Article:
1. #1
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    Default When is a run a run?

    Historically, my department's run numbers have been lower than they should have. Plenty of calls -- especially service runs -- were never logged simply because they weren't notable fires or medicals. We've changed for the better and are more accurately reporting the work we do. However, some shifts are taking it a bit far.

    My general rule has always been that if the company has to do anything, it's a run. The notable exception to this is when people come into the station to have their BP checked. I've never logged that as a run. Other shifts, however, view things differently.

    In your department, what makes a run a run? Are there things you do or services you provide that you don't log down as calls?

  2. #2
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    Any time the apparatus leaves the station to answer a radio, telephone, or walk-up request for service it's logged as a run. Any time personnel have to perform firefighting duties or emergency medical treatment at the station it's logged as a run. We don't log BP checks as runs.

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    we log a run when we leave the station with lights and sirens going, anything else i don't think we log. we don't get all that many calls/yr, like recently we had someone call one of the firefighters and ask if we could do a CO test, the rescue truck left with 2 personnel but i don't think it was recorded. but if they would have called the emergency phone number or 911, it would have been recorded.

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    I think a run is any type of dispatched call that your 911 Center gets and your dispatch center tones out the FD for... Doesn't matter if it is a call for a dog stuck in a hole or cat in a tree it is still a good intent call to help the community and the person that called in.... We make a calls for service sheet for every time our dispatch center tones us out

    John

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    Anytime my dept is toned out we count that as a run. We do not count details or multiple requests for service (example if we have heavy rains w/ basement flooding that is more than an isolated incident we count that as one incident and only log one run, even if it lasts 3 days and we service over 100 homes).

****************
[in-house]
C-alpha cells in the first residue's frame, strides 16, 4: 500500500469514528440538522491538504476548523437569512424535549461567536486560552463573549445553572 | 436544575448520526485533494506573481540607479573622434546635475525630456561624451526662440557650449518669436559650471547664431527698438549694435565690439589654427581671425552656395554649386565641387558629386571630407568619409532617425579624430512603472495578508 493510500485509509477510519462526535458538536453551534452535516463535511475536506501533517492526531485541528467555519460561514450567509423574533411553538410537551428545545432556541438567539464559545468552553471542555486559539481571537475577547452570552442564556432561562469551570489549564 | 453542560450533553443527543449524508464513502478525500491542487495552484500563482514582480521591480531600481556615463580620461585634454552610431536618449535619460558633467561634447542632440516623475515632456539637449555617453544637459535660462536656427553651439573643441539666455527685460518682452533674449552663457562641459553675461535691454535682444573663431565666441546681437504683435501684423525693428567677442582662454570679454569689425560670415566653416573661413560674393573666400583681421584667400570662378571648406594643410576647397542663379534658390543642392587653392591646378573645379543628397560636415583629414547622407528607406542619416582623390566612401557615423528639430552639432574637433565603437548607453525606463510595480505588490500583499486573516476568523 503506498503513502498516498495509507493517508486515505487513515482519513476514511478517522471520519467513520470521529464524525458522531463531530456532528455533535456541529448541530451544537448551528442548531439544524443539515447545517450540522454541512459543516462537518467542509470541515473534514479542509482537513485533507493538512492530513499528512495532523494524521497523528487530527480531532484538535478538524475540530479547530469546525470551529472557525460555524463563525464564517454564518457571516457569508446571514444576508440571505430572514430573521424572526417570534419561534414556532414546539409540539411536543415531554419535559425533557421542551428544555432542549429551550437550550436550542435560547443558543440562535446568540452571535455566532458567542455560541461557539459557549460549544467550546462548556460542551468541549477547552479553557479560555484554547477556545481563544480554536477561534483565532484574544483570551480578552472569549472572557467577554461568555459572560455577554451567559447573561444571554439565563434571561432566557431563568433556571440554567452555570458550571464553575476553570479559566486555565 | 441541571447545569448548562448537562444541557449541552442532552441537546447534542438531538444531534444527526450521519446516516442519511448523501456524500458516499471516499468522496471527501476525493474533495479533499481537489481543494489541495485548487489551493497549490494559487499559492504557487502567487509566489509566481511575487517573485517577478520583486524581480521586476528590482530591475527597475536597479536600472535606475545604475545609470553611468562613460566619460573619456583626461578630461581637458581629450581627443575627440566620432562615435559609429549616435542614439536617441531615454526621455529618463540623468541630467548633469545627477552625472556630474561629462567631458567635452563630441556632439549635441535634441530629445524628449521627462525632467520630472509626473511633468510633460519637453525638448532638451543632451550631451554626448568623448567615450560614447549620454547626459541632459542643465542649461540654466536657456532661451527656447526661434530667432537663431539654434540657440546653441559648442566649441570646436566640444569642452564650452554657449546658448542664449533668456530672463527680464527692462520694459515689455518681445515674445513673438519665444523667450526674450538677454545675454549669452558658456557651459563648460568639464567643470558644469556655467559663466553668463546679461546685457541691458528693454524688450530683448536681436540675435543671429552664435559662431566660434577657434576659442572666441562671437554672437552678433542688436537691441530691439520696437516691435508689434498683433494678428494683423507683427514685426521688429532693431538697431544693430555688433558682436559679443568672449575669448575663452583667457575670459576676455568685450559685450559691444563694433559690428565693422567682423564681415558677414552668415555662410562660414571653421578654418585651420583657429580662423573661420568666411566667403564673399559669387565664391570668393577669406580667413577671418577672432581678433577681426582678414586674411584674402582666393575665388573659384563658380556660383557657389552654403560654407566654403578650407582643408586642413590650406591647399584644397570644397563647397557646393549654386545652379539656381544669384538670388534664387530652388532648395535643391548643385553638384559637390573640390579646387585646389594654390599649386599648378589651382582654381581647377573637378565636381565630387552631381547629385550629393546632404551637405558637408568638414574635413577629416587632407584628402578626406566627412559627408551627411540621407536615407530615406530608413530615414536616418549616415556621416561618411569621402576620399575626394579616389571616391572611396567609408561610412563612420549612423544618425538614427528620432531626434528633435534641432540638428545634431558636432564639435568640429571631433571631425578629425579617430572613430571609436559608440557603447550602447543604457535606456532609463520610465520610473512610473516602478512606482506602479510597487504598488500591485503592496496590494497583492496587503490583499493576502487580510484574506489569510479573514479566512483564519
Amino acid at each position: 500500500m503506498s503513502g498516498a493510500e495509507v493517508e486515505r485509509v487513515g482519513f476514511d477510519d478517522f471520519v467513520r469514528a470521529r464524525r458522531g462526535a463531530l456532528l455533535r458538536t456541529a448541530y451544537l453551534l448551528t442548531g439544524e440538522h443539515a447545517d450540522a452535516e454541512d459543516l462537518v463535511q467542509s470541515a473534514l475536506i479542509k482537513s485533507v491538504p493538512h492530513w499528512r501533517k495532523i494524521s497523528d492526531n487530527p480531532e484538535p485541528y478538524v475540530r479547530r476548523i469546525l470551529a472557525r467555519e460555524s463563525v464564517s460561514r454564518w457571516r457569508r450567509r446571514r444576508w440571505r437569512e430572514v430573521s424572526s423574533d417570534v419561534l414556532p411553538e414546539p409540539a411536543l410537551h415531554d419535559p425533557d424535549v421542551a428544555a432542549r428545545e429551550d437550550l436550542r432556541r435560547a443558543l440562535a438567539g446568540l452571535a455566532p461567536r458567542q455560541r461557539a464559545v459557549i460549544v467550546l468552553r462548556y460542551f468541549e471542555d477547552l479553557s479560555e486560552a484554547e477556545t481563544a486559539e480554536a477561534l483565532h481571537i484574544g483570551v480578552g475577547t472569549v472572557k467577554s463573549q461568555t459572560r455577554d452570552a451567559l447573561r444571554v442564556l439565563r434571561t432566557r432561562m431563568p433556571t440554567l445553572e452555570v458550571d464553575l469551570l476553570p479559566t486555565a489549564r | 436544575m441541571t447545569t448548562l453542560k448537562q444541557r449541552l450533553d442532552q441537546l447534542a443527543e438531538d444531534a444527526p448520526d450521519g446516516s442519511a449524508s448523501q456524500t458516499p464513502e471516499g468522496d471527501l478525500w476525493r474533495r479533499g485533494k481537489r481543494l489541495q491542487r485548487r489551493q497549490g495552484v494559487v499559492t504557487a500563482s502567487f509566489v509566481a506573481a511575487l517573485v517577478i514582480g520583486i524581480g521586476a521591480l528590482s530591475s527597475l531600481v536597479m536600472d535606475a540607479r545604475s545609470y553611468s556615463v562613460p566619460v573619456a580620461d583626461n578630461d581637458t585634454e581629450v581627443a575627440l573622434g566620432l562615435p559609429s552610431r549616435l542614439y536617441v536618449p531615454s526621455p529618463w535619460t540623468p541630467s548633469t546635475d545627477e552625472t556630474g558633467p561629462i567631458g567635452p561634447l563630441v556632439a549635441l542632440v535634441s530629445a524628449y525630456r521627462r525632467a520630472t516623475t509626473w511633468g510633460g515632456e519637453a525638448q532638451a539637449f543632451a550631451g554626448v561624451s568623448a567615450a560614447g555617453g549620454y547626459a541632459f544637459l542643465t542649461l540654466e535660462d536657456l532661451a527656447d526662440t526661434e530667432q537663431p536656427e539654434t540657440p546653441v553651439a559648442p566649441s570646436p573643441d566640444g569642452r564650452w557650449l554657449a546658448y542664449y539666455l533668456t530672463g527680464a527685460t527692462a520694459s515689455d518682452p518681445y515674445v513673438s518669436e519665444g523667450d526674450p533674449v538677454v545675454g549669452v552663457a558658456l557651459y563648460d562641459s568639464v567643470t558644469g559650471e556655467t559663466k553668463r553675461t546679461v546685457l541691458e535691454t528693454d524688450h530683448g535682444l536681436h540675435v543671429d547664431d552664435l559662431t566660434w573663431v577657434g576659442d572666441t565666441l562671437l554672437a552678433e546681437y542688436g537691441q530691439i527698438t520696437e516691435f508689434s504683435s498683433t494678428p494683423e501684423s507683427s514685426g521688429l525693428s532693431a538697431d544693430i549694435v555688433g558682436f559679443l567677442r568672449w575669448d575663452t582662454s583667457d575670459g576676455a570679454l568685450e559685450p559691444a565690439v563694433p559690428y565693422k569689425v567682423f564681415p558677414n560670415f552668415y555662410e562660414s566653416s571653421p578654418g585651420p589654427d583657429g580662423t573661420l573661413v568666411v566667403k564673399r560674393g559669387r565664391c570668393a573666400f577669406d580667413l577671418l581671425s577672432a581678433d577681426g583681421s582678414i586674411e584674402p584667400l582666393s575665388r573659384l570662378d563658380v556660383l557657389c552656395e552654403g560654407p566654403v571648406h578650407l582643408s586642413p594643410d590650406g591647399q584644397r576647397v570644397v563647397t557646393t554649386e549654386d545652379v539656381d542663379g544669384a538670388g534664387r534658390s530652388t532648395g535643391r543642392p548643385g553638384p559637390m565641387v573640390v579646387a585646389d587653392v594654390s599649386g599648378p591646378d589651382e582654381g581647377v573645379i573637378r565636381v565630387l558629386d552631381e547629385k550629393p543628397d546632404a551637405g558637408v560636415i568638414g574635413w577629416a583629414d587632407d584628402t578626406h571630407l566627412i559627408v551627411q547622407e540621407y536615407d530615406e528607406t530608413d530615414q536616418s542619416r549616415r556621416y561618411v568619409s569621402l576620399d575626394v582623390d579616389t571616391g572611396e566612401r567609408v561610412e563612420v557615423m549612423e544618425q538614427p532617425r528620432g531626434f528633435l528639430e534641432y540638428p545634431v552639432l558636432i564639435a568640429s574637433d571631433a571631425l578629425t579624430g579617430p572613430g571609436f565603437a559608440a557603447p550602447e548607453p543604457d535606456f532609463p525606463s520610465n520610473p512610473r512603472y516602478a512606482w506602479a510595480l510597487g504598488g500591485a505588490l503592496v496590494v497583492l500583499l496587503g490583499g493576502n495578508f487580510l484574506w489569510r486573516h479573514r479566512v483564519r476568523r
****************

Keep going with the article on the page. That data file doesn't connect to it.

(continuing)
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    As always these are strictly my own opinions and views

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    IMHO, it's in your best interests to log any type of service activity as a run. For example, my dept. has a full-time FF on duty Mon-Fri and a part-timer nights and weekends. It's the responsibility of that member on duty to handle, for example, CO calls that don't require the immediate response of the whole dept. This is still logged as a run.

    First of all, it documents your response, emergency or not. This could potentially bite you if there should ever be any legal action regarding the "call" you were on.

    Secondly, it is an accurate way of displaying your activity. You know you were busier than the 100 "logged calls" you have, but does your local government, funding agency, or the public that you serve. They may not be 300 structure fires but 300 runs looks better than 150 runs when you need to ask for more funding, higher staffing levels and so on.

    To do anything less than documenting all your activity is selling yourself short. Think about it.
    Lt. D. Gordon
    Greendale Fire Department
    Greendale, IN

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    Anytime we go out the door; fire call, medical, service, haz-mat, it's considered a call. If we have someone come to the station for a fire or ems call, it's a run. I've never had someone come to just get their BP checked. If it's for something other than to just have it checked I would consider it a call. If it is something worth writing a report for, its a call.

  8. #8
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    Smile

    A run is a run is a run.

    Any time you go out the door on the apparatus to any type of call, where it is fire, EMS, to check a smell or the see why the bell is ringing, it is listed as a run. If a citizn comes to the station with their call on fire or with chest pains it is a run.

    We don't care how they come in either by the vocal system, telephone walk in or drive up, we are going to have an incident number assigned and call it what it is. A RUN